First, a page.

Mr. Nelson's supervisor, James Lewis, testified that after initially developing the standards for the position, he revised them twice at Mr. Nelson's request. In addition, Mr. Lewis stated that Mr. Nelson was offered the opportunity to draw up his own recommended standards but that he did not do so. Furthermore, both the Deputy Director of Installation Support and the Director of Installation Support testified that they reviewed the standards and found them to be, respectively, "reasonable and objective" and "fully acceptable" performance standards for Nelson's position. Finally, civilian personnel also reviewed the standards and found them to be valid. Thus, the AJ found that "the uncontested record establishes that the agency communicated to the appellant the relevant performance elements and standards for his position." Nelson v. Department of the Army, No. PH0432910715-I-1, slip op. at 3 (MSPB November 20, 1991). Moreover, the AJ found that the agency met its burden to establish that the performance standards were "to the extent possible, objective, reasonable, and attainable." Id. at 10 (citing Benton v. Veterans Admin., 37 MSPR 284, 286 (1988)).

In addition, the AJ determined that Mr. Nelson was given a 90-day improvement period and that he did receive advice on how his performance could be improved during this period. Mr. Lewis testified that Mr. Nelson often came to him with performance questions and, in support thereof, Mr. Lewis presented a record of counseling notices. The AJ determined that these records indicated that extensive counseling took place. The AJ concluded, therefore, that the agency had provided Mr. Nelson with a reasonable opportunity to improve prior to proposing his removal from the supervisory position. Furthermore, the AJ found that the agency was proper in considering certain incidents of Mr. Nelson's performance that preceded the improvement period because in Brown v. Veterans Admin., 44 MSPR 635 (1990), the Board noted that an agency may consider any performance that occurred within the year preceding the notice of proposed action. Id. at 642 (citing Martin v. Federal Aviation Admin., 795 F.2d 995, 998 (Fed. Cir. 1986)).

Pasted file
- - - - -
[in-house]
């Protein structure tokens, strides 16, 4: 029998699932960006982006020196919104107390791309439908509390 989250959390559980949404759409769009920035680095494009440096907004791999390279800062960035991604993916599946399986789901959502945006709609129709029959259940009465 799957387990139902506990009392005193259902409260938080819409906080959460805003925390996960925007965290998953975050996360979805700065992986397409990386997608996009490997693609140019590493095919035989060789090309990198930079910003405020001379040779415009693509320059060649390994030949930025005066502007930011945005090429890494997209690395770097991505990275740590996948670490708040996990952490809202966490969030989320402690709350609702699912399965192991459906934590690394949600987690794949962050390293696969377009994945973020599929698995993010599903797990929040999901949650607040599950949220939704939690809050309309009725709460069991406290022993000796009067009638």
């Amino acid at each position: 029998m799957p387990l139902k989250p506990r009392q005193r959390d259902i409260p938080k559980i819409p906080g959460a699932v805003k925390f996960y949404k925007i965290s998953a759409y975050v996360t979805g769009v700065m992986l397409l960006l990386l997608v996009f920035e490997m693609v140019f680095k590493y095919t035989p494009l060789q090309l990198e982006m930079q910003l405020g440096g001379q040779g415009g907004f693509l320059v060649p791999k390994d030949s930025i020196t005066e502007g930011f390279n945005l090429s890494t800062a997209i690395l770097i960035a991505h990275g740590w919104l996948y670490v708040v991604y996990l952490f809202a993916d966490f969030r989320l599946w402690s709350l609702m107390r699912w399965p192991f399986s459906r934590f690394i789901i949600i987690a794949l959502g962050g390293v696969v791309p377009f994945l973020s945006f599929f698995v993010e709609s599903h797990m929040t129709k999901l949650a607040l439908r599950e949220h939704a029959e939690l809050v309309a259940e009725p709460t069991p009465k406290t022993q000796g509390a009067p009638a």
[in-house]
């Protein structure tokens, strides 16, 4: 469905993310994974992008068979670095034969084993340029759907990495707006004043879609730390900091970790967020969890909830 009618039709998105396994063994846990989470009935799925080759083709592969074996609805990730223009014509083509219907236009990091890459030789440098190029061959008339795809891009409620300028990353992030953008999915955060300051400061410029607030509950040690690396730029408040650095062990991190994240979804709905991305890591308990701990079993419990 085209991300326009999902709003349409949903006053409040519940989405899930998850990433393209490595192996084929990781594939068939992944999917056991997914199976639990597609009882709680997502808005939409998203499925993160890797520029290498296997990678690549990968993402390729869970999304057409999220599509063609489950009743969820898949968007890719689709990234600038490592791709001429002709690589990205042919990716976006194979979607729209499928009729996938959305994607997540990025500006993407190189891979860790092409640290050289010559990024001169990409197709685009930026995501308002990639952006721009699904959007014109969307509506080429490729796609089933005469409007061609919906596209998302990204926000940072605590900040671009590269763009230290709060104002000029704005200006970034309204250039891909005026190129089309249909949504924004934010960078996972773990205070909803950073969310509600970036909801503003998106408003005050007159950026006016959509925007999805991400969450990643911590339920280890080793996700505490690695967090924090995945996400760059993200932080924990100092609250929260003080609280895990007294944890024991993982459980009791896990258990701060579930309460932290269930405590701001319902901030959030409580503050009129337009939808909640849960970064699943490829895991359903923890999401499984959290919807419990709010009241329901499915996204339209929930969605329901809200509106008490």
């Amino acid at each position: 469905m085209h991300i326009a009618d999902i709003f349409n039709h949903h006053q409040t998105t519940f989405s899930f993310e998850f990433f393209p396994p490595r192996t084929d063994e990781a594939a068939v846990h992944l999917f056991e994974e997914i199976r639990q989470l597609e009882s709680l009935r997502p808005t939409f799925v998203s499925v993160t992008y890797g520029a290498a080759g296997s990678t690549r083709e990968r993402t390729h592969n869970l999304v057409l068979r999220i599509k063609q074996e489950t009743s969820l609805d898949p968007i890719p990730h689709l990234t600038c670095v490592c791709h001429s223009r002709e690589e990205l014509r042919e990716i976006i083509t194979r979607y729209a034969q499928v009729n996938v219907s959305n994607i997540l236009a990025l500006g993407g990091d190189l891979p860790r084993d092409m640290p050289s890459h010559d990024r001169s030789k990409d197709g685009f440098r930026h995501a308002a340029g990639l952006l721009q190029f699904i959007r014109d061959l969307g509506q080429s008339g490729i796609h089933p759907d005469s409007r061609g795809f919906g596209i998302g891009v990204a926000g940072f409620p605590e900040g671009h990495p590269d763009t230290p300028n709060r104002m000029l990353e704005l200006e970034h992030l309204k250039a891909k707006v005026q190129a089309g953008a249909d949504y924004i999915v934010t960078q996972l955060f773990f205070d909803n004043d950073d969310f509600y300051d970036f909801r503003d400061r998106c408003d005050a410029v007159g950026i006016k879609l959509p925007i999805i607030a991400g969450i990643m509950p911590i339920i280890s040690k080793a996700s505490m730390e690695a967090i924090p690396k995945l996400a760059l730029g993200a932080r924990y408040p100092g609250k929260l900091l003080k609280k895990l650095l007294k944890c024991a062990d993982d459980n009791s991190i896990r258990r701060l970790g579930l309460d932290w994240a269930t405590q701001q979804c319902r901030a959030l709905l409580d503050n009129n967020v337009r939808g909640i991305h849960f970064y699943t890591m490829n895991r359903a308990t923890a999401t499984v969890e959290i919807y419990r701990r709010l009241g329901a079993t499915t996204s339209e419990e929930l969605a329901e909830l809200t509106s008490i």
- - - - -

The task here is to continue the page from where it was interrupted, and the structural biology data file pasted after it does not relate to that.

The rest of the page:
The AJ's decision addressed the arguments presented by both parties and carefully analyzed the evidence presented. Based on that evidence, including extensive testimony from both Mr. Nelson and his direct supervisor, the AJ determined that the Army sustained its charges of unacceptable performance. Although Mr. Nelson disputes certain testimony, the AJ's determinations of the credibility of witnesses are "virtually unreviewable" by this court. Hambsch v. Department of the Treasury, 796 F.2d 430, 436 (Fed. Cir. 1986). That testimony constitutes substantial evidence because it is "such relevant evidence as a reasonable mind might accept as adequate to support a Conclusion." Ahles v. Department of Justice, INS, 768 F.2d 327, 329 (Fed. Cir. 1985) (quoting Richardson v. Perales, 402 U.S. 389, 401 (1971)). The AJ's decision is also rational and it and the Army's actions were in accordance with law and procedures required by law. Accordingly, the Board's decision is affirmed.